Investigative journalist Nick Davies chipped in with his thoughts on crowdsourcing data analysis by news organisations at this week’s Frontline Club event. (You can listen to a podcast featuring the panellists at this link)
For Davies, who brokered the Guardian’s involvement in the WikiLeaks Afghanistan War Logs, such stories suggest that asking readers to trawl through data for stories doesn’t work:
I haven’t seen any significant analysis of that raw material (…) There were all sorts of angles that we never got to because there was such much of it. For example, there was a category of material that was recorded by the US military as being likely to create negative publicity. You would think somebody would search all those entries and put them together and compare them with what actually was put out in press releases.
I haven’t seen anyone do anything about the treatment of detainees, which is recorded in there.
We got six or seven good thematic stories out of it. I would think there are dozens of others there. There’s some kind of flaw in the theory that crowdsourcing is a realistic way of converting data into information and stories, because it doesn’t seem to be happening.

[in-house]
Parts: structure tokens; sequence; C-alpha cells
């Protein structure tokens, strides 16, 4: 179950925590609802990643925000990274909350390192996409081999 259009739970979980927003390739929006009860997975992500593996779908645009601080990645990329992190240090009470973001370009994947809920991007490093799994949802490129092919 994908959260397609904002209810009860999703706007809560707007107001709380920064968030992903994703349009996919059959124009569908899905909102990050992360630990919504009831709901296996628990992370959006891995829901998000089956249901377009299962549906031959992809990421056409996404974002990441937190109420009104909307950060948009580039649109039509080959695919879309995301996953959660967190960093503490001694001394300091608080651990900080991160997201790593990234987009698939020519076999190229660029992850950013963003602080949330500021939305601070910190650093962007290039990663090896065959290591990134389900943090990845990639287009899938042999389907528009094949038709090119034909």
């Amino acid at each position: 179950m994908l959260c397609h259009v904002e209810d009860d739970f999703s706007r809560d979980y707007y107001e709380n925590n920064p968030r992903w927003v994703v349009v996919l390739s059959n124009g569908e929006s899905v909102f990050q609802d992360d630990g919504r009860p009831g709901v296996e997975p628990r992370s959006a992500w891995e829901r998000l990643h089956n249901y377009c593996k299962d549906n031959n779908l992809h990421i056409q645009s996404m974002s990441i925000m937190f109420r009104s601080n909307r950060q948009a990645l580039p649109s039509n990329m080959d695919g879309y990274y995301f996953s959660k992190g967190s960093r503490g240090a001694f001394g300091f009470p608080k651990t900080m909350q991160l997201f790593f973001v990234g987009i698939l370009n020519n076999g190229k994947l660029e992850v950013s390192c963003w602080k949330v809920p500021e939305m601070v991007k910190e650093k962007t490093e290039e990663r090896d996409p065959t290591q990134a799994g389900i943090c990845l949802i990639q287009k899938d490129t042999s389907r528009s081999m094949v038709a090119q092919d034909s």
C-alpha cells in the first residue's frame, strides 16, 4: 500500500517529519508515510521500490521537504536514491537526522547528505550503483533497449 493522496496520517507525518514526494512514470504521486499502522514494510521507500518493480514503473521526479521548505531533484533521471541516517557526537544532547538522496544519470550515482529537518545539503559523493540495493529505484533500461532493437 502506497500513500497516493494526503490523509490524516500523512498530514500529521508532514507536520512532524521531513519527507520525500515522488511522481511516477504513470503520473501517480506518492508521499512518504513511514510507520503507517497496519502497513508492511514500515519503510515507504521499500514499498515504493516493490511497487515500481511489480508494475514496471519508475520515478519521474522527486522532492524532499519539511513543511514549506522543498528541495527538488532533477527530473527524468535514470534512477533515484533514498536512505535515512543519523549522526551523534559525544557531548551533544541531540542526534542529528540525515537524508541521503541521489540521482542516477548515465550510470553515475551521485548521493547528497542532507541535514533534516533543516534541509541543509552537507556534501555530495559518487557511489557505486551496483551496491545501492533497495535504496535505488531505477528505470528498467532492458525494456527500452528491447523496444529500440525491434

And Davies had the following to say about WikiLeaks head Julian Assange:
We warned him that he must not put this material unredacted onto the WikiLeaks website because it was highly likely to get people killed. And he never really got his head around that. But at the last moment he did a kind of word search through these 92,00 documents looking for words like source or human intelligence and withdrew 15,000 docs that had those kind of words in. it’s a very inefficient way of making those documents safe and I’m worried about what’s been put up on there.
He then kind of presented the withholding these 15,000 documents as some kind of super-secret, but it’s already been released (…) The amount of confusion around Julian is just immeasurable. In general terms you could say he’s got other kinds of material coming through WikiLeaks and there’s all sorts of possibilities about who might be get involved in processing it. Personally I feel much happier pursuing the phone hacking, which is a relatively clean story that Julian’s not involved in.